Video Game Review: Assassins Creed Brotherhood (2010)
Platforms: PS3, Xbox 360, PC
Developer: Ubisoft
Official Website
Plot: Taking place immediately after the events of the second game, AC: Brotherhood finds Desmond and crew on the run from the Templars. Trying to find the Apple of Eden, the team sets up shop in the (now destroyed) town of Monteriggioni. Players of AC 2 will remember this as the town you can build up from the ground up, but in the beginning of this game it’s attacked early on once you get back into the Animus.

If none of this makes any sense to you, then you’ve clearly not played either of the first two games and will mostly likely be completely lost.

The game mostly takes place in the Animus, replaying the life of Ezio from AC 2. You’re trying to find where Ezio hid the Apple so you can acquire it yourselves to aid in the battle against the Templars. Ezio’s story (like Altier’s) was never very interesting to me, since 1) it doesn’t have any bearing on current events, and 2) it jumps around a timeline so much that there’s gaps in the events you need to keep track of.

The game introduces some new play mechanics which other reviews said made the game too easy (and I agree they do increase the ease of the game), but they also make the game loads more fun.

The first play mechanic is revision to the Viewpoints. Now instead of just climbing to the top of a tower and syncing with eagle vision, you have to find and assassinate a Borgia tower leader, then climb to the top of the tower and burn it to the ground. This was a lot of fun, since it has you doing what the game is all about – assassinating the bad guys.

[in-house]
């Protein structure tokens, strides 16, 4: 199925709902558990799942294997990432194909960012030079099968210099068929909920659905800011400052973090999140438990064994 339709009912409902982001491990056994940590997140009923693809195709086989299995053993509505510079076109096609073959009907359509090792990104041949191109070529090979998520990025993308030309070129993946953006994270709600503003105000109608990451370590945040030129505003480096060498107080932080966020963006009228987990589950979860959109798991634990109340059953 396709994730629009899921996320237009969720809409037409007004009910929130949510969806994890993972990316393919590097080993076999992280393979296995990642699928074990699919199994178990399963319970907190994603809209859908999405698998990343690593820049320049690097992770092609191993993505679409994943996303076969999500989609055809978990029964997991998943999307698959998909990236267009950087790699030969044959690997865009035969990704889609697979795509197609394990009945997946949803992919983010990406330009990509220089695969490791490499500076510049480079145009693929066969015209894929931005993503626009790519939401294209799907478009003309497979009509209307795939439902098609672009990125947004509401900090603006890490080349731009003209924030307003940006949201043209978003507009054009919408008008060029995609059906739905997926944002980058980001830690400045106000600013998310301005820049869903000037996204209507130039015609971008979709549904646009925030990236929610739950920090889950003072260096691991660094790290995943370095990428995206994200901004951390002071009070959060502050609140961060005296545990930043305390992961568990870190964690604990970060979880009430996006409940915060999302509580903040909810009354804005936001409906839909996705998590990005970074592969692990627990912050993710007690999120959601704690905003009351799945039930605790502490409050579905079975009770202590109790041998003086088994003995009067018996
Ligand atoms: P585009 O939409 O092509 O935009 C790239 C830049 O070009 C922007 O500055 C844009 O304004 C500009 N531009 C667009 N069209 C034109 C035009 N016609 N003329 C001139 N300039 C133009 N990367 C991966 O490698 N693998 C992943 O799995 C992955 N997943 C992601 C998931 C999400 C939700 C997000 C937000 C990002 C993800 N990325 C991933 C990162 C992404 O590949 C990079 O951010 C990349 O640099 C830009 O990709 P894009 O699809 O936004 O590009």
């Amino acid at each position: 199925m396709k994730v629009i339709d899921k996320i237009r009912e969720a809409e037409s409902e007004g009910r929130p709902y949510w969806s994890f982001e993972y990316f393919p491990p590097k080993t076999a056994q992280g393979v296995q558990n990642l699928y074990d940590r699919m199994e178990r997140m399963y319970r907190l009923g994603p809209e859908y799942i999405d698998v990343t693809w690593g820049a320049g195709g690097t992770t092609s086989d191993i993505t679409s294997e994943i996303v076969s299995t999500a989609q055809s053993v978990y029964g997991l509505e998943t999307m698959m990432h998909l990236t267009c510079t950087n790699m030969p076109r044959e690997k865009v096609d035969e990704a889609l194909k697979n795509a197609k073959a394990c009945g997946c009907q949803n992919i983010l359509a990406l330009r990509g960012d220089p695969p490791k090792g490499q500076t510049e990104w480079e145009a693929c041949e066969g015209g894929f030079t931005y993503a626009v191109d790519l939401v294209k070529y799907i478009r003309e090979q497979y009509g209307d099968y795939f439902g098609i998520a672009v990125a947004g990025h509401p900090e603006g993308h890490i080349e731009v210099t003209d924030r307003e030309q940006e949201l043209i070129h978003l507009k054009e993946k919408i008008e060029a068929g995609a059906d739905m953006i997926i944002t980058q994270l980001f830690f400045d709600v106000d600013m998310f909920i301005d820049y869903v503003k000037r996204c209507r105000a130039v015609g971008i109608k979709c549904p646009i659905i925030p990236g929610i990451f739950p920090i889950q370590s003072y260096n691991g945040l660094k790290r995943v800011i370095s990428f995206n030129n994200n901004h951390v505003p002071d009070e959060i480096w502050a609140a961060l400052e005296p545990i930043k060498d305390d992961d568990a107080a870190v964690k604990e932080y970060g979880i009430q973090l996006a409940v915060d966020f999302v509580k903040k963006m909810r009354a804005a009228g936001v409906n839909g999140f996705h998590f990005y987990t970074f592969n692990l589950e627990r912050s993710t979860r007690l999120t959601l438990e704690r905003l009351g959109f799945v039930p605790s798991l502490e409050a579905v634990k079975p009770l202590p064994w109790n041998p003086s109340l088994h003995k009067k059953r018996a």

The second play mechanic was recruiting, training, and sending other assassins on missions. This is where the game gets a bit easier, but also where the game gets a lot of fun. No longer are you a one-man army – now you’re the leader of an army and the stage is set for the inevitable war with the Templars. I found myself getting attached to my recruits, and I did end up losing one much later in the game; but this was my fault, because I sent her on a mission she wasn’t ready for.

Like the previous game, there’s a cliffhanger ending which should lead directly into the next game, Assassins Creed: Revelations, which should finish off the Ezio story line in the past.

If you enjoyed AC 2, this is more of the same with some added play mechanics. I had a lot of fun running around Rome for another 40+ hours and doing the activities I enjoyed from the previous two games. I recommend buying the game (after playing the first two), and doing as many of the side missions as possible.